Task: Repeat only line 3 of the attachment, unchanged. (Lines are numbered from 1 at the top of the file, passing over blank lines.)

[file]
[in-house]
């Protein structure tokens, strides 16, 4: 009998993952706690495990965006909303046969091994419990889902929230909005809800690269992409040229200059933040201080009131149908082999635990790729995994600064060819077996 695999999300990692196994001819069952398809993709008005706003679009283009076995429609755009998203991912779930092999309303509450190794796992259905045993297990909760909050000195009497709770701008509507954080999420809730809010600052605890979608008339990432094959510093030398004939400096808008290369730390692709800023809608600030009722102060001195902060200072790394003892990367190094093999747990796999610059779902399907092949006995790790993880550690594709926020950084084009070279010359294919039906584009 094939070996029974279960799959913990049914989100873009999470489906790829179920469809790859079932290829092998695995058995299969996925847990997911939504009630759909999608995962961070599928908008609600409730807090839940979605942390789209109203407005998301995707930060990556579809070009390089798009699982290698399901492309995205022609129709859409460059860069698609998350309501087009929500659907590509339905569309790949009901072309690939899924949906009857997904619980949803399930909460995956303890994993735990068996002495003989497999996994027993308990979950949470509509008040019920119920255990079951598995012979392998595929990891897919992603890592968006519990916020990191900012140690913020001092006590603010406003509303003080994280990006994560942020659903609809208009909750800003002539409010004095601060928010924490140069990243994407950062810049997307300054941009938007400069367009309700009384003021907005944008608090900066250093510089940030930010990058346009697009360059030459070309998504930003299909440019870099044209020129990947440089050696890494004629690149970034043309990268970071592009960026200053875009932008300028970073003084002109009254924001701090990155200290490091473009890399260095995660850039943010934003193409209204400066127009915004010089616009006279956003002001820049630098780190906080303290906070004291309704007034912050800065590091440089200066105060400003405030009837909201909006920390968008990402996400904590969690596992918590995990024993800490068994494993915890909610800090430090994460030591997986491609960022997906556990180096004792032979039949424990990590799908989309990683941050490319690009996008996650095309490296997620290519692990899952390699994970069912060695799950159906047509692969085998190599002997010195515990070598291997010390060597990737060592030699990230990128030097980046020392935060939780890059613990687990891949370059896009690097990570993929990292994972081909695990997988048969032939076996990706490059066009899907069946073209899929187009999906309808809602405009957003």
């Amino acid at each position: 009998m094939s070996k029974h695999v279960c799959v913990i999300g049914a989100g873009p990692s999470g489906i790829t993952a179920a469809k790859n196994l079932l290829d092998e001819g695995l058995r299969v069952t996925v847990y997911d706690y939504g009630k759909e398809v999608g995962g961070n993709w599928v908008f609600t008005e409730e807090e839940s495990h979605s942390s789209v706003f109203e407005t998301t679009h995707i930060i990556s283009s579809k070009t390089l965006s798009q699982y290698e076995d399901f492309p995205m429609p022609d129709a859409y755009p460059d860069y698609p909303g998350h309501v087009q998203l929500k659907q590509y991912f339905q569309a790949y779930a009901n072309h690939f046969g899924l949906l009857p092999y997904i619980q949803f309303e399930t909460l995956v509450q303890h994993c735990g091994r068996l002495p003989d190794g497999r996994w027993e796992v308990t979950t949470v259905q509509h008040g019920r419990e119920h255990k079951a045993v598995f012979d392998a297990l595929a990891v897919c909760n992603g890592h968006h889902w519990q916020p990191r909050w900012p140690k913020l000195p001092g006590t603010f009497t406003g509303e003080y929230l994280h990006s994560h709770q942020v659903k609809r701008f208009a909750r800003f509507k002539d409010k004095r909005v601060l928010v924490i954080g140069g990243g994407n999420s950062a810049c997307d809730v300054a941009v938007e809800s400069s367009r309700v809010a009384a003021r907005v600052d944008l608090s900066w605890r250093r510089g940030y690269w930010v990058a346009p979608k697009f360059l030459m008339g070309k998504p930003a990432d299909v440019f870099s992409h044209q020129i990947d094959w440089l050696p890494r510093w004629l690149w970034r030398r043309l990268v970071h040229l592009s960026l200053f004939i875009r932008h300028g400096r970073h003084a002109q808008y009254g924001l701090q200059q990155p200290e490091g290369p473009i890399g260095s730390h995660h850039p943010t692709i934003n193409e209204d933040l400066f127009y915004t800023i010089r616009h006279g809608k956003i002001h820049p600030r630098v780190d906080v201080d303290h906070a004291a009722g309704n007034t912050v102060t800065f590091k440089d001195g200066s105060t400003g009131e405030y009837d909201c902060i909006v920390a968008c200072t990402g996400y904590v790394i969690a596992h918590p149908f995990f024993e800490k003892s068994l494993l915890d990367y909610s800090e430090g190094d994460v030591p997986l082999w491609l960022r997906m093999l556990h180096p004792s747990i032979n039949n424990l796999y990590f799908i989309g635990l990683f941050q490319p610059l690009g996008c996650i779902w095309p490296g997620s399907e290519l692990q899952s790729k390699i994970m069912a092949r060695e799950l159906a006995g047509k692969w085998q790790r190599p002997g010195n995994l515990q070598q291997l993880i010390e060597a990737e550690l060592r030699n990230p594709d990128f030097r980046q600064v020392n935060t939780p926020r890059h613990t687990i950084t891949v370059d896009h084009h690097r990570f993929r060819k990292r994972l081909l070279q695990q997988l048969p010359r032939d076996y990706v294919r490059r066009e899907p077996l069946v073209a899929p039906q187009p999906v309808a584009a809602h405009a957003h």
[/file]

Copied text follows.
């Amino acid at each position: 009998m094939s070996k029974h695999v279960c799959v913990i999300g049914a989100g873009p990692s999470g489906i790829t993952a179920a469809k790859n196994l079932l290829d092998e001819g695995l058995r299969v069952t996925v847990y997911d706690y939504g009630k759909e398809v999608g995962g961070n993709w599928v908008f609600t008005e409730e807090e839940s495990h979605s942390s789209v706003f109203e407005t998301t679009h995707i930060i990556s283009s579809k070009t390089l965006s798009q699982y290698e076995d399901f492309p995205m429609p022609d129709a859409y755009p460059d860069y698609p909303g998350h309501v087009q998203l929500k659907q590509y991912f339905q569309a790949y779930a009901n072309h690939f046969g899924l949906l009857p092999y997904i619980q949803f309303e399930t909460l995956v509450q303890h994993c735990g091994r068996l002495p003989d190794g497999r996994w027993e796992v308990t979950t949470v259905q509509h008040g019920r419990e119920h255990k079951a045993v598995f012979d392998a297990l595929a990891v897919c909760n992603g890592h968006h889902w519990q916020p990191r909050w900012p140690k913020l000195p001092g006590t603010f009497t406003g509303e003080y929230l994280h990006s994560h709770q942020v659903k609809r701008f208009a909750r800003f509507k002539d409010k004095r909005v601060l928010v924490i954080g140069g990243g994407n999420s950062a810049c997307d809730v300054a941009v938007e809800s400069s367009r309700v809010a009384a003021r907005v600052d944008l608090s900066w605890r250093r510089g940030y690269w930010v990058a346009p979608k697009f360059l030459m008339g070309k998504p930003a990432d299909v440019f870099s992409h044209q020129i990947d094959w440089l050696p890494r510093w004629l690149w970034r030398r043309l990268v970071h040229l592009s960026l200053f004939i875009r932008h300028g400096r970073h003084a002109q808008y009254g924001l701090q200059q990155p200290e490091g290369p473009i890399g260095s730390h995660h850039p943010t692709i934003n193409e209204d933040l400066f127009y915004t800023i010089r616009h006279g809608k956003i002001h820049p600030r630098v780190d906080v201080d303290h906070a004291a009722g309704n007034t912050v102060t800065f590091k440089d001195g200066s105060t400003g009131e405030y009837d909201c902060i909006v920390a968008c200072t990402g996400y904590v790394i969690a596992h918590p149908f995990f024993e800490k003892s068994l494993l915890d990367y909610s800090e430090g190094d994460v030591p997986l082999w491609l960022r997906m093999l556990h180096p004792s747990i032979n039949n424990l796999y990590f799908i989309g635990l990683f941050q490319p610059l690009g996008c996650i779902w095309p490296g997620s399907e290519l692990q899952s790729k390699i994970m069912a092949r060695e799950l159906a006995g047509k692969w085998q790790r190599p002997g010195n995994l515990q070598q291997l993880i010390e060597a990737e550690l060592r030699n990230p594709d990128f030097r980046q600064v020392n935060t939780p926020r890059h613990t687990i950084t891949v370059d896009h084009h690097r990570f993929r060819k990292r994972l081909l070279q695990q997988l048969p010359r032939d076996y990706v294919r490059r066009e899907p077996l069946v073209a899929p039906q187009p999906v309808a584009a809602h405009a957003h």